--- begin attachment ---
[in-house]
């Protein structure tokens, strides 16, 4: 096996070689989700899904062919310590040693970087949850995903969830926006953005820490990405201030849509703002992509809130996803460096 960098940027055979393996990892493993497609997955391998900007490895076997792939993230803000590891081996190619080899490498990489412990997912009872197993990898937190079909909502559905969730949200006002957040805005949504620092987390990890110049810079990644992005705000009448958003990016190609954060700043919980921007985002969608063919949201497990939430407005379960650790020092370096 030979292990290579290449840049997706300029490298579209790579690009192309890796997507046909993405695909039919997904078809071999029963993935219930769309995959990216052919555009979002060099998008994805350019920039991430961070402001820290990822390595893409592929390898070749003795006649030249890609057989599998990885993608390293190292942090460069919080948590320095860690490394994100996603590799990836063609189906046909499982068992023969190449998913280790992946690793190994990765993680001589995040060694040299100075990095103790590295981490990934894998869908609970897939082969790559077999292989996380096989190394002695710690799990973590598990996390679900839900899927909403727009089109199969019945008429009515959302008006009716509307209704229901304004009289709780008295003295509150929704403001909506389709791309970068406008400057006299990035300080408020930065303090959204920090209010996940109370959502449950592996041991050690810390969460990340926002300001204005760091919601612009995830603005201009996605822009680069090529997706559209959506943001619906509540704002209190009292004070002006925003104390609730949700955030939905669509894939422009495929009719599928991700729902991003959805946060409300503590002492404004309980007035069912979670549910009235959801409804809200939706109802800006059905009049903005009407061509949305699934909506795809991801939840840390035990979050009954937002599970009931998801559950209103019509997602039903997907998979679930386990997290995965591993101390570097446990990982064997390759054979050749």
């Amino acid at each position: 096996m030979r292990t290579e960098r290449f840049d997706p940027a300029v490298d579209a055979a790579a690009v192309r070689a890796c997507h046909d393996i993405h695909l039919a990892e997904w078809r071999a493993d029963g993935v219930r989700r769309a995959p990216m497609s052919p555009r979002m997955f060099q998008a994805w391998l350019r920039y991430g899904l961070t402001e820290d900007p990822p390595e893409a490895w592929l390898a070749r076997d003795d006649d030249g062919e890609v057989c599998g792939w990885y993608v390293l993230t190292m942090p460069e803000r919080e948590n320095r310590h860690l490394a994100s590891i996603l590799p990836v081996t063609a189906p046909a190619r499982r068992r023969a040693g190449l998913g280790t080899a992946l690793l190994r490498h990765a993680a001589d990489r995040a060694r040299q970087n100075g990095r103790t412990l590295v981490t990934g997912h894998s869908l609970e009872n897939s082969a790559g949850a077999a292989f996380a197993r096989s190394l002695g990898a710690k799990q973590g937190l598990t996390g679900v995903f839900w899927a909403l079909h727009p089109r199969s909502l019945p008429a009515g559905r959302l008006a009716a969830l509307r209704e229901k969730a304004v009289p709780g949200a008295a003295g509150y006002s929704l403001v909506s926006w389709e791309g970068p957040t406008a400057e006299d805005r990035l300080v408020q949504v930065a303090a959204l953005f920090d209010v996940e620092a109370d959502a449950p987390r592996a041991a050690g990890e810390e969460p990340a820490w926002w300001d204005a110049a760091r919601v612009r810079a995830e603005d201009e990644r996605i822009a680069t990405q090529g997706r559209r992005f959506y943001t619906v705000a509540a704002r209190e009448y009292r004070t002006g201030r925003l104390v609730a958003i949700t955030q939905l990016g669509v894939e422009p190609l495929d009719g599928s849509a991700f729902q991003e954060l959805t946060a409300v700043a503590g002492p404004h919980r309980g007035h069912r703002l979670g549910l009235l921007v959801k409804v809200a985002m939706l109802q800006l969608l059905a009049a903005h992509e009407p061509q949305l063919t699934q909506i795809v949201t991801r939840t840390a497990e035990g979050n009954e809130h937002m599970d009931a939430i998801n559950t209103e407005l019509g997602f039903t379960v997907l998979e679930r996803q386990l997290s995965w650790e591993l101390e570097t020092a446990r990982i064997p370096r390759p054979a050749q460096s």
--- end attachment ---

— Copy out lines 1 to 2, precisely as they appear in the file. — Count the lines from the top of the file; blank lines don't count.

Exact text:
[in-house]
């Protein structure tokens, strides 16, 4: 096996070689989700899904062919310590040693970087949850995903969830926006953005820490990405201030849509703002992509809130996803460096 960098940027055979393996990892493993497609997955391998900007490895076997792939993230803000590891081996190619080899490498990489412990997912009872197993990898937190079909909502559905969730949200006002957040805005949504620092987390990890110049810079990644992005705000009448958003990016190609954060700043919980921007985002969608063919949201497990939430407005379960650790020092370096 030979292990290579290449840049997706300029490298579209790579690009192309890796997507046909993405695909039919997904078809071999029963993935219930769309995959990216052919555009979002060099998008994805350019920039991430961070402001820290990822390595893409592929390898070749003795006649030249890609057989599998990885993608390293190292942090460069919080948590320095860690490394994100996603590799990836063609189906046909499982068992023969190449998913280790992946690793190994990765993680001589995040060694040299100075990095103790590295981490990934894998869908609970897939082969790559077999292989996380096989190394002695710690799990973590598990996390679900839900899927909403727009089109199969019945008429009515959302008006009716509307209704229901304004009289709780008295003295509150929704403001909506389709791309970068406008400057006299990035300080408020930065303090959204920090209010996940109370959502449950592996041991050690810390969460990340926002300001204005760091919601612009995830603005201009996605822009680069090529997706559209959506943001619906509540704002209190009292004070002006925003104390609730949700955030939905669509894939422009495929009719599928991700729902991003959805946060409300503590002492404004309980007035069912979670549910009235959801409804809200939706109802800006059905009049903005009407061509949305699934909506795809991801939840840390035990979050009954937002599970009931998801559950209103019509997602039903997907998979679930386990997290995965591993101390570097446990990982064997390759054979050749």